1. Look at how the same story is covered in your local
newspaper, on a
local television newscast, and on the web site of both the newspaper
and the television station. How do these stories differ in depth? How
are visuals used in each medium? Is the Internet just repeating the
content from other media, or does it include unique content?
Department of Transportation banned commercial drivers from texting while
driving nationally on Tuesday. As a highway user, I'm ecstatic about this
development. I'm only disappointed that news outlets didn't raise awareness by
making a bigger deal of it--it wouldn't hurt for texting while driving to be
banned for all drivers.
Of all the media channels that I followed the story in, the Star Tribune newspaper had the most comprehensive story. This may have to do with the fact that they didn't have to break the news, having published the story the day after it happened. The Star Tribune's six-graf story included a bit of history on the issue, noting that Obama recently banned government employees from texting while driving, as well as a briefing on Minnesota's texting and driving laws. It balanced quotations from Transportation Secretary Ray LaHood with the American Truck Association's response to the law. This story included a sidebar graphic that highlighted the important statistics, along with a picture of a person texting.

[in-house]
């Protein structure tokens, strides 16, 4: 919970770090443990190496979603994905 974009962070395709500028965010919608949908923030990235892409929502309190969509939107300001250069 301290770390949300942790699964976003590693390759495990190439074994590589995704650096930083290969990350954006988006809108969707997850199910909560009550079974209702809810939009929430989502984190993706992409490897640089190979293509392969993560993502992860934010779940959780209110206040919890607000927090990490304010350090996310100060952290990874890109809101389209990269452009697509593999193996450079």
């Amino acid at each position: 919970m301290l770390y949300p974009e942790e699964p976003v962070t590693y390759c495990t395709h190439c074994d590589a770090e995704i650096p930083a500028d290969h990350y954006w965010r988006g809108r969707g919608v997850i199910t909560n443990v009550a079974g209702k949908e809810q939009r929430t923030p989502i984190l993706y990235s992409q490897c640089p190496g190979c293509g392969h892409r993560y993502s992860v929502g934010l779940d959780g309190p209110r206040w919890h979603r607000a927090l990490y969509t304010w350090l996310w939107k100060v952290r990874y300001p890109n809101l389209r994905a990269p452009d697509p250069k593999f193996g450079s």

WCCO's news at 5 p.m. Tuesday gave a minute-long snapshot of the story. Because of the nature of broadcast, it is unsurprising that WCCO didn't go into the same detail that the Star Tribune did. Most of the visuals were stock footage of cars and trucks on the highway, but the story also included footage from an interview with the transportation secretary. It contained what I consider to be the most important facts from the Star Tribune's article. At the end, the anchors encouraged viewers to share their thoughts on WCCO's website.
The Internet sites of both the Star Tribune and WCCO gave stripped-down and repetitive versions of the story. The Tuesday story on the Star Tribune's website, however, added an analogy that I thought would have been poignant in broadcast: that texting while driving at 55 mph is often the equivalent of driving a football field without looking at the road. Neither site makes impressive use of graphics. The Star Tribune's site lacks them, providing only a link to the Transportation Department and a comment box in the way of interactive Web features. WCCO's site has a photo of a cell phone and also allows comments. I'm surprised that the Star Tribune hasn't turned their more comprehensive print-version story into a Web-friendly multimedia story yet.